Comments and actions by Thomas Jefferson concerning religion:
• No nation has ever existed or been governed without religion. Nor can be. The Christian religion is the best religion that has been given to man and I, as Chief Magistrate of this nation, am bound to give it the sanction of my example.
(See the records recently reprinted by James Hutson, Chief of the Manuscript Division of the Library of Congress. Religion and the Founding of the American Republic (Washington, D. C.: Library of Congress, 1998), p. 96, quoting from a handwritten history in possession of the Library of Congress, “Washington Parish, Washington City,” by Rev. Ethan Allen.)
• In an 1803 federal Indian treaty, Jefferson willingly agreed to provide $300 to “assist the said Kaskaskia tribe in the erection of a church” and to provide “annually for seven years $100 towards the support of a Catholic priest.” Jefferson also signed three separate acts setting aside government lands for the sole use of religious groups and setting aside government lands so that Moravian missionaries might be assisted in “promoting Christianity.”
(American State Papers, Walter Lowrie and Matthew St. Claire Clarke, editors (Washington, D. C.: Gales and Seaton, 1832), Vol. IV, p. 687; see also, Wallace v. Jaffree, 472 U. S. 38, at 103 (1985), Rehnquist, J. (dissenting); see also, The Public Statutes at Large of the United States of America, Richard Peters, editor (Boston: Charles C. Little and James Brown, 1846), Vol. VII, p. 79, Article III, “A Treaty Between the United States and the Kaskaskia Tribe of Indians,” December 23, 1803; Vol. VII, p. 88, Article IV, “Treaty with the Wyandots, etc.,” Vol. VII, p. 102, Article II, “Treaty with the Cherokees,”1806.)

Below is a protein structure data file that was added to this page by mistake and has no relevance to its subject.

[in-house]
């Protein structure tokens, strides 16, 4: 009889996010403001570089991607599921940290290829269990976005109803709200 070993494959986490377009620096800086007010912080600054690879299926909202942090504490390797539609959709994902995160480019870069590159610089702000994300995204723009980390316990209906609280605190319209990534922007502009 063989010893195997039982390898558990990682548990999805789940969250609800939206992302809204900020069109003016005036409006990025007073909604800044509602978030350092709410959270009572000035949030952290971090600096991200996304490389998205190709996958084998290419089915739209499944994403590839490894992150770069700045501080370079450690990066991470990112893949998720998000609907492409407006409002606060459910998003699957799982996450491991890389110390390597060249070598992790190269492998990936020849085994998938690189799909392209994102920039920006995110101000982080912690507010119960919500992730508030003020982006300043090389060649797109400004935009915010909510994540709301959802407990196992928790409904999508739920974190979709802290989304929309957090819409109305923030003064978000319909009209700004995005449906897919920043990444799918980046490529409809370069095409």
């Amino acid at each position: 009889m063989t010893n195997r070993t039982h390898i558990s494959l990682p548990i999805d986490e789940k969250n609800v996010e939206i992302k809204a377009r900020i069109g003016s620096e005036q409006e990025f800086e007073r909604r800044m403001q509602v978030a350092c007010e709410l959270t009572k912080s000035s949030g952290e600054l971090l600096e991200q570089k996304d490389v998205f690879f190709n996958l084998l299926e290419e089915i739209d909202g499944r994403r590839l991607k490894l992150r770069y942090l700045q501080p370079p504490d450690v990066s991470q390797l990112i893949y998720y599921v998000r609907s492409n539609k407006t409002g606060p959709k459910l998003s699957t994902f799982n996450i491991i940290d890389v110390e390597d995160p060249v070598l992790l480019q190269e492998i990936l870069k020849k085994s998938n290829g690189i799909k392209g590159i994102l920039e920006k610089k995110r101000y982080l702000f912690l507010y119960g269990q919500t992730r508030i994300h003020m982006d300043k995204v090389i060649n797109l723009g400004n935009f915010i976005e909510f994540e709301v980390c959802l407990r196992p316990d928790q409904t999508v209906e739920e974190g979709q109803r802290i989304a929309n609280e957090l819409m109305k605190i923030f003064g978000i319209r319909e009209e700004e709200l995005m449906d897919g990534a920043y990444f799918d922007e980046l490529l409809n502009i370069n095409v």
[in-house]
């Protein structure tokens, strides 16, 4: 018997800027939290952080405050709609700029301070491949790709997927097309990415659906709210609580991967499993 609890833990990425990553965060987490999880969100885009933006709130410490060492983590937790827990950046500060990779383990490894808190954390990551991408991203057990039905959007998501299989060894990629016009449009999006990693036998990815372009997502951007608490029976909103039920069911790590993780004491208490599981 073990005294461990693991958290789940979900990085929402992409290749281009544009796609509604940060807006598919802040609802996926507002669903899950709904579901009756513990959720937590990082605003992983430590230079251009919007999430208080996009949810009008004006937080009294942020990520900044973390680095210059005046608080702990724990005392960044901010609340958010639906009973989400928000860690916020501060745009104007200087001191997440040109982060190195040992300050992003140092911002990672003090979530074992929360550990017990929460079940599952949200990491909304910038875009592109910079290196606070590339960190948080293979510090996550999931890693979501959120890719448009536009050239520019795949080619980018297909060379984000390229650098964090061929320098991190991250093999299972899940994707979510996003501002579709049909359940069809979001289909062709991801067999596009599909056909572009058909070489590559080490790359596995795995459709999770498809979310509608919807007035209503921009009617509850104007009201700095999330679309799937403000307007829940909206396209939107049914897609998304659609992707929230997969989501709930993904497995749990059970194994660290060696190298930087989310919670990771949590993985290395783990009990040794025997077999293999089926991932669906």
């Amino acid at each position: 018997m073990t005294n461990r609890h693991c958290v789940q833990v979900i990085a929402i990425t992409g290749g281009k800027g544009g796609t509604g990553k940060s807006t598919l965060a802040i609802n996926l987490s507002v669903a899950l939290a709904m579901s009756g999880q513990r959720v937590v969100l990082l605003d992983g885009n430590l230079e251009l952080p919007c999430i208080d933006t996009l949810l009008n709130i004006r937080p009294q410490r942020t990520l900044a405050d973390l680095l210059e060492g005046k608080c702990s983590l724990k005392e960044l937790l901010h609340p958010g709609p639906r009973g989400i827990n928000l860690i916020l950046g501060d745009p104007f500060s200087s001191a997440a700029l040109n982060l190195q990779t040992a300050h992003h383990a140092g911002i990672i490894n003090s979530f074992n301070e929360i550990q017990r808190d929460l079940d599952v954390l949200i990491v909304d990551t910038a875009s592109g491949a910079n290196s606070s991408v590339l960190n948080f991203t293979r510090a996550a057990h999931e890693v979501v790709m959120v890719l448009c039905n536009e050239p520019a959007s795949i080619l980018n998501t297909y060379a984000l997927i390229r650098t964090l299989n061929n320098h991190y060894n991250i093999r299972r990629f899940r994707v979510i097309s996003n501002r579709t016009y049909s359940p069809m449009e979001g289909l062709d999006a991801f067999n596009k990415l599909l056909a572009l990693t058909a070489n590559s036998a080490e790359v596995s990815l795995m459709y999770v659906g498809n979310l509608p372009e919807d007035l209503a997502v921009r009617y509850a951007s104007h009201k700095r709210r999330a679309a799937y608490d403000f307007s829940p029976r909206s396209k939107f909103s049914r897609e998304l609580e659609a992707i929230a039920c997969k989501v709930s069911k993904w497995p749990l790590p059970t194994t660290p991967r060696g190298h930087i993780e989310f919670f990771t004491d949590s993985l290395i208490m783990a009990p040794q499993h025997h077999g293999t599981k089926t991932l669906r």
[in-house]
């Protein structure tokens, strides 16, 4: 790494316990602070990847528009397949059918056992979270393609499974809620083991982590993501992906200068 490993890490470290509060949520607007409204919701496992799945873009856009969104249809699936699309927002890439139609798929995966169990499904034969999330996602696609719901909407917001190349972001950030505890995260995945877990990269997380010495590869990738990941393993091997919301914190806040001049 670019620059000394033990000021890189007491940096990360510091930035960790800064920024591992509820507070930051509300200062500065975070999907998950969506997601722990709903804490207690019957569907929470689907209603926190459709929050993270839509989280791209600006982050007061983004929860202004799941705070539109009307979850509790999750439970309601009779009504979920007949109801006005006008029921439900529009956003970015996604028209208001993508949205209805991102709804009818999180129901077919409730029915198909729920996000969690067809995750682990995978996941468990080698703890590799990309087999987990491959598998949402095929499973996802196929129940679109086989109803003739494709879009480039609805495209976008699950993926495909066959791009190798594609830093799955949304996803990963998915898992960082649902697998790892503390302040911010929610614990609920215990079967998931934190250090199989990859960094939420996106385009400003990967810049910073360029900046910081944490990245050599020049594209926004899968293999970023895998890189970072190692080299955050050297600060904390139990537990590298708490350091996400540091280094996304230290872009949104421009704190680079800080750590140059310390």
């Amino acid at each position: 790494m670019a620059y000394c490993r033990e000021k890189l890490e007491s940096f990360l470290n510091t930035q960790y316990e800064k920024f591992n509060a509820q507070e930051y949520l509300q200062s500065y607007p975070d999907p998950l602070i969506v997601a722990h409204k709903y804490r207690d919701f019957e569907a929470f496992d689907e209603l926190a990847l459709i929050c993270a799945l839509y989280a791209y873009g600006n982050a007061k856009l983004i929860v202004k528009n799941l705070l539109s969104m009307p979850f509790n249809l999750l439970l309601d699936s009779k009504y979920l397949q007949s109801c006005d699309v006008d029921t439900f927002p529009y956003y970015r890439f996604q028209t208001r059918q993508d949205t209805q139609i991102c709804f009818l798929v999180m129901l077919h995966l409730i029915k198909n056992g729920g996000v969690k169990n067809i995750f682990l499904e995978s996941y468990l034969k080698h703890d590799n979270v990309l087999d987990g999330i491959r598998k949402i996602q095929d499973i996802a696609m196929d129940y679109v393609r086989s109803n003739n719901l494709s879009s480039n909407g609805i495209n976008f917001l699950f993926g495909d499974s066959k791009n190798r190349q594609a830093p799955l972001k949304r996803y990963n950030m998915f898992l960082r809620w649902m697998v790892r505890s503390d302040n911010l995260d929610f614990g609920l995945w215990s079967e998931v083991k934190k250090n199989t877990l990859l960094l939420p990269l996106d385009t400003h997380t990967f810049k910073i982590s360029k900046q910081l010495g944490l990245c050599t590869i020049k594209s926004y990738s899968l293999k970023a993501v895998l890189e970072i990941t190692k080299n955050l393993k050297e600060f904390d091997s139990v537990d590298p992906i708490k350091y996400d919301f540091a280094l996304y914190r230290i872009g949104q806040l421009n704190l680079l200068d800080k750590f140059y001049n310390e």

• When Washington D. C. became the national capital in 1800, Congress voted that the Capitol building would also serve as a church building.
(Debates and Proceedings of the Congress of the united States (Washington: Gales and Seaton, 1853), Sixth Congress, p. 797, December 4, 1800)
• President Jefferson chose to attend church each Sunday at the Capitol.
(See the records recently reprinted by James Hutson, Chief of the Manuscript Division of the Library of Congress. Religion and the Founding of the American Republic (Washington, D. C.: Library of Congress, 1998), p. 84.
• Jefferson even provided the service with paid government musicians to assist in its worship.
(Id. at 89)
• Jefferson also began Christian services in his own Executive Branch, both at the Treasury Building and at the War Office.
(Id. at 89; see also John Quincy adams, Memoirs of John Quincy Adams, Charles Francis Adams, editor (Philadelphia: J. B. Lippincott & Co., 1874), Vol. I, p. 265, October 23, 1803.)
• While President, Jefferson closed his presidential documents with the phrase, “In the year of our Lord Christ; by the President; Thomas Jefferson.”